Over the past seven days, America witnessed seven mass shootings that left six dead and 23 wounded. These attacks bring the US mass shooting body count so far in 2016 to 118 dead and 466 injured. That means that this year's American mass shooting death toll already exceeds that of the 1981 collapse at the Kansas City, Missouri, Hyatt Regency Hotel, a tragedy that left 114 dead and 216 injured in one of the worst structural failures in US history.
Meanwhile, Europe suffered one mass shooting over the past week: On Sunday, an argument between two groups of young men outside a restaurant in the Moscow, Russia, suburb of Mytischi escalated into gunfight that left four injured. The shooting brings the continent's body count in such attacks this year up to 20 dead and 70 injured.
This week's bloodiest American mass shooting struck on Sunday as well: Just before 10:30 PM, 28-year-old Daterryn McBride opened fire in a Motel 6 lobby just off the interstate in Phoenix, Arizona. He ultimately killed a guest and employee, wounded another hotel worker in the lobby, and injured two more individuals in a truck in the parking lot who were attempting to flee. McBride followed up this semi-public and at least partially random attack by carrying out two carjackings and a kidnapping and leading police on a highway chase before finally shooting himself in the head; he died of his wounds on Monday.
A less deadly shooting ultimately garnered more national and global media attention, though: At about 1:15 PM on Wednesday, an unknown shooter killed a 17-year-old student, injured two more teens, and grazed a 67-year-old woman near a high school in the Dorchester neighborhood of Boston during a fire drill. The attack was carried out in a crowd of students in broad daylight.
Both incidents had elements that usually draw significant media attention: They occurred in fairly public locations and felt random. It's unclear whether any of the victims knew the shooters, but from an initial public vantage they seemed like incidents of stranger-on-stranger violence.
Certainly, they were both more "exceptional" than this week's other, more routine American mass shootings: At about 8:15 PM last Friday, a shooting at a home in Denver, Colorado, ultimately left three dead and one injured—the deadliest shooting in the past seven days, albeit a very opaque incident. At about 2:30 PM on Sunday, a street shooting in Brooklyn, New York, left four injured. Then, at 9:20 PM, another street shooting in Minneapolis, Minnesota, injured four more. On Monday at about 12:45 AM, a shooter fired into a SUV outside of a bar in Visalia, California, wounding four more. Finally, at about 4:20 PM on Wednesday, a man carried out a targeted shooting on a street corner with a history of violence in Washington, DC, injuring four.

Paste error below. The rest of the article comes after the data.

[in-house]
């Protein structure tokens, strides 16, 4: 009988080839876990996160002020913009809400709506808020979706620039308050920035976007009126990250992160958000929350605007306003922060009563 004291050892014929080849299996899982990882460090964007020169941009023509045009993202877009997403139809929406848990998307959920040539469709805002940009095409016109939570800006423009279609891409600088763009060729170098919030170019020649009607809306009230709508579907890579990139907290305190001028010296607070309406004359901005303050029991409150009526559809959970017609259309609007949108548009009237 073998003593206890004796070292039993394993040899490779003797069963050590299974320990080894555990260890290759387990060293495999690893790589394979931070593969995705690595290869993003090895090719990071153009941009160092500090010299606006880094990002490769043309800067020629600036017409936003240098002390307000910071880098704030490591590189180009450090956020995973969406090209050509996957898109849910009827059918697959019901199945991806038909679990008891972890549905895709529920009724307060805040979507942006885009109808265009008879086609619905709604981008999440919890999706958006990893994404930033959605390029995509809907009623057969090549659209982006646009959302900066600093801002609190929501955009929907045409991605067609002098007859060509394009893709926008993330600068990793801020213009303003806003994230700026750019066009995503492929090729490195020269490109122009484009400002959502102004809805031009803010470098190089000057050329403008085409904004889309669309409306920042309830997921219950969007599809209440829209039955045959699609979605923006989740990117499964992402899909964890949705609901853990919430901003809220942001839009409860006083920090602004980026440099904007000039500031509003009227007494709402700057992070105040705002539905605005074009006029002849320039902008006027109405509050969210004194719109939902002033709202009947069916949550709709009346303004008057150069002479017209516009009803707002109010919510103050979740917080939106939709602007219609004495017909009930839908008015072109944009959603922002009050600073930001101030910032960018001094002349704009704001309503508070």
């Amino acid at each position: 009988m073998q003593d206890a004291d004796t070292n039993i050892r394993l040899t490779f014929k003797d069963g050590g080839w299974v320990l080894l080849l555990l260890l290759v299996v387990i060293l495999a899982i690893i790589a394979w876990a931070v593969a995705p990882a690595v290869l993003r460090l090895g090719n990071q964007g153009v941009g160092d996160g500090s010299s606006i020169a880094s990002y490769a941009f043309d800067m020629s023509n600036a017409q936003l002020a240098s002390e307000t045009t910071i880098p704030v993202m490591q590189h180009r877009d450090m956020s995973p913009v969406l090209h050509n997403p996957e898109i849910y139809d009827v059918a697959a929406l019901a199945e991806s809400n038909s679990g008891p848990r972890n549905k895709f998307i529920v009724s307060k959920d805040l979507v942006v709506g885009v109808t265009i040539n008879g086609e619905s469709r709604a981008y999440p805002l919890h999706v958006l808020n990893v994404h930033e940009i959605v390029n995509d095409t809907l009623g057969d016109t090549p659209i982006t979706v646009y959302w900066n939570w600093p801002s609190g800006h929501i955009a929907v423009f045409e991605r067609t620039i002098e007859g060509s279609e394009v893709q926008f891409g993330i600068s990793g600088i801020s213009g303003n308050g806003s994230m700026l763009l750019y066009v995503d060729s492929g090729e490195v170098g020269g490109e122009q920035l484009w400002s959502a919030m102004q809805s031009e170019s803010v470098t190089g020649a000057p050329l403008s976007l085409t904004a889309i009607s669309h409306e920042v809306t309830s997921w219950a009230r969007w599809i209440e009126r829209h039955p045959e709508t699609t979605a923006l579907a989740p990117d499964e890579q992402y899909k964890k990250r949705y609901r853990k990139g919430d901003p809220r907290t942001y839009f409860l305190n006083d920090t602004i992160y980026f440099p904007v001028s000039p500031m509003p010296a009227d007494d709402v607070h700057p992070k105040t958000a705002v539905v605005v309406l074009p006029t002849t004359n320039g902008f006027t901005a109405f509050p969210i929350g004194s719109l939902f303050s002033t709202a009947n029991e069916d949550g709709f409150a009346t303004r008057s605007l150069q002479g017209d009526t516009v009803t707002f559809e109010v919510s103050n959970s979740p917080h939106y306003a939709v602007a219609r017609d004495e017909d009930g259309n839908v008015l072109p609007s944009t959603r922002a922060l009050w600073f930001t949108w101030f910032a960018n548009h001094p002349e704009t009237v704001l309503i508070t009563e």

These incidents—especially the last one—largely involved individuals, settings, and patterns to which the public has become accustomed and that do not seem particularly newsworthy to national outlets.
Boston seemed to get the bulk of the attention at least partly because it occurred near a school and involved young people. As Jaclyn Schildkraut, a specialist on media coverage of mass (and especially school) shootings at the State University of New York—Oswego, tells VICE, schools are usually totemic locations, seen as repositories of "worthy victims." This wasn't the first shooting on or near a school this year, but it does appear to be the first mass shooting directly associated with a school, which makes it noteworthy. And it likely doesn't matter that the shooting occurred outside of the school; although there's no dedicated research on the subject, Schildkraut suspects it doesn't matter where in relation to a school a shooting occurs—so long as it involves a crowd of students and is associated with that venue, it will draw attention. The level of attention thereafter is usually determined by the extremity of violence involved and the ultimate body count in the event.
Although the Phoenix attack was ultimately more extreme and deadlier than the Boston tragedy, Schildkraut points out that elements of that incident probably negated its media salience.
"The perpetrator [was] an ex-convict," she tells me. "There may be a tendency to discredit the severity of the violence since the perpetrator has a record… When there is a pattern of crime, it seems to diminish the importance of a single event."
Between the multiplying effect that the word "school" has in drawing attention to shootings and the mitigating effect that the mention of a convict can have, it makes sense that the less deadly and murkier of this week's two most notable US mass shootings might draw the lion's share of attention. Such logic belies the hierarchy of care American media routinely manifests when it comes to mass gun violence. Fixating on schools is logical: It is particularly tragic when young lives are cut short or severely disrupted. Allowing that tragedy to hang so high and heavy that it eclipses other major incidents of violence is a shame, though, as it does a disservice to the broader spectrum of victims and makes America's grinding epidemic of large-scale gun violence seem narrower than it actually is.
In order to seriously address mass shootings, we have to keep a spotlight on all of them, confronting ourselves with the true magnitude of the tragedy, rather than indulging in a focus on exceptional cases that seem especially worth of our time.
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